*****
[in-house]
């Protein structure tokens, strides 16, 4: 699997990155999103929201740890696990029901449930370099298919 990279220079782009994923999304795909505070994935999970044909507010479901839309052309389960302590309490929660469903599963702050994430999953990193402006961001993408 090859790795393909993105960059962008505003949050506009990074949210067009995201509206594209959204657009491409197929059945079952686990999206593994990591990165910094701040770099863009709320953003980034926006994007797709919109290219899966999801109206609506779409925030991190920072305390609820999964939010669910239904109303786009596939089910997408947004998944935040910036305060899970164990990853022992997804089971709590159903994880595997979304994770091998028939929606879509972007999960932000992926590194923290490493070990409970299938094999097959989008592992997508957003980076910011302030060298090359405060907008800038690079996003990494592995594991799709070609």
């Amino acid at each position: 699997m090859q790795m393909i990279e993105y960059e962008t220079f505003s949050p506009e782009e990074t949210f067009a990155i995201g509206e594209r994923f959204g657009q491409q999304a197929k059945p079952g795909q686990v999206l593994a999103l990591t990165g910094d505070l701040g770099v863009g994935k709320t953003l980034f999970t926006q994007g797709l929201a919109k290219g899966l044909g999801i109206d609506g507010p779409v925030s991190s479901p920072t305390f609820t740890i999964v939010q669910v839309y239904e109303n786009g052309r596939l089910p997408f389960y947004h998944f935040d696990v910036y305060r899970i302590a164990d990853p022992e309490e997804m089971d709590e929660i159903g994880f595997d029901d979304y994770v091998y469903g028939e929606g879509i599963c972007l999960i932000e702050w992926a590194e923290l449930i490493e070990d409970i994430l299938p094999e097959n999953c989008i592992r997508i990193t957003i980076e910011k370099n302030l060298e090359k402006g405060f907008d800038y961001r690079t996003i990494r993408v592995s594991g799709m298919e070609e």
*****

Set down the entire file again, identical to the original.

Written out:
[in-house]
């Protein structure tokens, strides 16, 4: 699997990155999103929201740890696990029901449930370099298919 990279220079782009994923999304795909505070994935999970044909507010479901839309052309389960302590309490929660469903599963702050994430999953990193402006961001993408 090859790795393909993105960059962008505003949050506009990074949210067009995201509206594209959204657009491409197929059945079952686990999206593994990591990165910094701040770099863009709320953003980034926006994007797709919109290219899966999801109206609506779409925030991190920072305390609820999964939010669910239904109303786009596939089910997408947004998944935040910036305060899970164990990853022992997804089971709590159903994880595997979304994770091998028939929606879509972007999960932000992926590194923290490493070990409970299938094999097959989008592992997508957003980076910011302030060298090359405060907008800038690079996003990494592995594991799709070609």
């Amino acid at each position: 699997m090859q790795m393909i990279e993105y960059e962008t220079f505003s949050p506009e782009e990074t949210f067009a990155i995201g509206e594209r994923f959204g657009q491409q999304a197929k059945p079952g795909q686990v999206l593994a999103l990591t990165g910094d505070l701040g770099v863009g994935k709320t953003l980034f999970t926006q994007g797709l929201a919109k290219g899966l044909g999801i109206d609506g507010p779409v925030s991190s479901p920072t305390f609820t740890i999964v939010q669910v839309y239904e109303n786009g052309r596939l089910p997408f389960y947004h998944f935040d696990v910036y305060r899970i302590a164990d990853p022992e309490e997804m089971d709590e929660i159903g994880f595997d029901d979304y994770v091998y469903g028939e929606g879509i599963c972007l999960i932000e702050w992926a590194e923290l449930i490493e070990d409970i994430l299938p094999e097959n999953c989008i592992r997508i990193t957003i980076e910011k370099n302030l060298e090359k402006g405060f907008d800038y961001r690079t996003i990494r993408v592995s594991g799709m298919e070609e």